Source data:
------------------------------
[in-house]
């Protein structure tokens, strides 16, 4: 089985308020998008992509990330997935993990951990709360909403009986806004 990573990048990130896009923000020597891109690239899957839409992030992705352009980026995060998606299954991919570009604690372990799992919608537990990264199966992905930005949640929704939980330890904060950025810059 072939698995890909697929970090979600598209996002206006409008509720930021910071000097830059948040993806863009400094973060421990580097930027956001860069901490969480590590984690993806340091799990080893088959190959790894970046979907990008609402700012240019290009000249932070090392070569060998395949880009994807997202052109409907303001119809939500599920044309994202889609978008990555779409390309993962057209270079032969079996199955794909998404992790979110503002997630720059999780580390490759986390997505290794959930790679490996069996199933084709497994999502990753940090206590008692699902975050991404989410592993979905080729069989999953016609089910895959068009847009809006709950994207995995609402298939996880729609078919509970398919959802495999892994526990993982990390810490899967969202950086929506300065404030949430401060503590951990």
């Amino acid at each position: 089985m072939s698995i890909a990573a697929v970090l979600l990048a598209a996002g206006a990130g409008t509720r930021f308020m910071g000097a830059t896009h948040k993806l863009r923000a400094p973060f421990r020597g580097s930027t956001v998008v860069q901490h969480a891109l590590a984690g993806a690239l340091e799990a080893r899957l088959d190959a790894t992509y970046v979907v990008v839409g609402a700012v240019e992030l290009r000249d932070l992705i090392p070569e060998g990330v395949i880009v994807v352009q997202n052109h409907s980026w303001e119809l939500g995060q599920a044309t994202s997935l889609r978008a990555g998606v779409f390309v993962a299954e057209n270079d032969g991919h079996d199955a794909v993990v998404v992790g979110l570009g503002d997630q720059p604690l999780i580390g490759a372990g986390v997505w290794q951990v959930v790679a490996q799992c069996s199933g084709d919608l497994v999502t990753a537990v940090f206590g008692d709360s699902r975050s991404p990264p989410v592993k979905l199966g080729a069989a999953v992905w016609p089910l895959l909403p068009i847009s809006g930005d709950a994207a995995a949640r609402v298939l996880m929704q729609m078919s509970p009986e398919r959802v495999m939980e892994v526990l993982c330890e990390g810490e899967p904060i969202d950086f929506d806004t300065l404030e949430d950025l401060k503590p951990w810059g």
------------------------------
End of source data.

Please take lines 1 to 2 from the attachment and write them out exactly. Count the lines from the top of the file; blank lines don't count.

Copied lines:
[in-house]
């Protein structure tokens, strides 16, 4: 089985308020998008992509990330997935993990951990709360909403009986806004 990573990048990130896009923000020597891109690239899957839409992030992705352009980026995060998606299954991919570009604690372990799992919608537990990264199966992905930005949640929704939980330890904060950025810059 072939698995890909697929970090979600598209996002206006409008509720930021910071000097830059948040993806863009400094973060421990580097930027956001860069901490969480590590984690993806340091799990080893088959190959790894970046979907990008609402700012240019290009000249932070090392070569060998395949880009994807997202052109409907303001119809939500599920044309994202889609978008990555779409390309993962057209270079032969079996199955794909998404992790979110503002997630720059999780580390490759986390997505290794959930790679490996069996199933084709497994999502990753940090206590008692699902975050991404989410592993979905080729069989999953016609089910895959068009847009809006709950994207995995609402298939996880729609078919509970398919959802495999892994526990993982990390810490899967969202950086929506300065404030949430401060503590951990």